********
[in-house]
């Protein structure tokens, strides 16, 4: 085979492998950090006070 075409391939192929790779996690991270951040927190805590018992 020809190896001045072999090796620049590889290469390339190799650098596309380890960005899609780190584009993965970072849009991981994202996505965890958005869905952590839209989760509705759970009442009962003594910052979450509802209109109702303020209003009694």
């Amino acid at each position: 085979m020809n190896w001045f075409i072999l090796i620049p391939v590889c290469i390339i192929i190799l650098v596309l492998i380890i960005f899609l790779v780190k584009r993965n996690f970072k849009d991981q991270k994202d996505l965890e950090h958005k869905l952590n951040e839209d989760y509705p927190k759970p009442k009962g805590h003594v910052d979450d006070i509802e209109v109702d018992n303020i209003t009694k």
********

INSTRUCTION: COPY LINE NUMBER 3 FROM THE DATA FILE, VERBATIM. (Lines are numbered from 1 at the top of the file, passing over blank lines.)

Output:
């Amino acid at each position: 085979m020809n190896w001045f075409i072999l090796i620049p391939v590889c290469i390339i192929i190799l650098v596309l492998i380890i960005f899609l790779v780190k584009r993965n996690f970072k849009d991981q991270k994202d996505l965890e950090h958005k869905l952590n951040e839209d989760y509705p927190k759970p009442k009962g805590h003594v910052d979450d006070i509802e209109v109702d018992n303020i209003t009694k």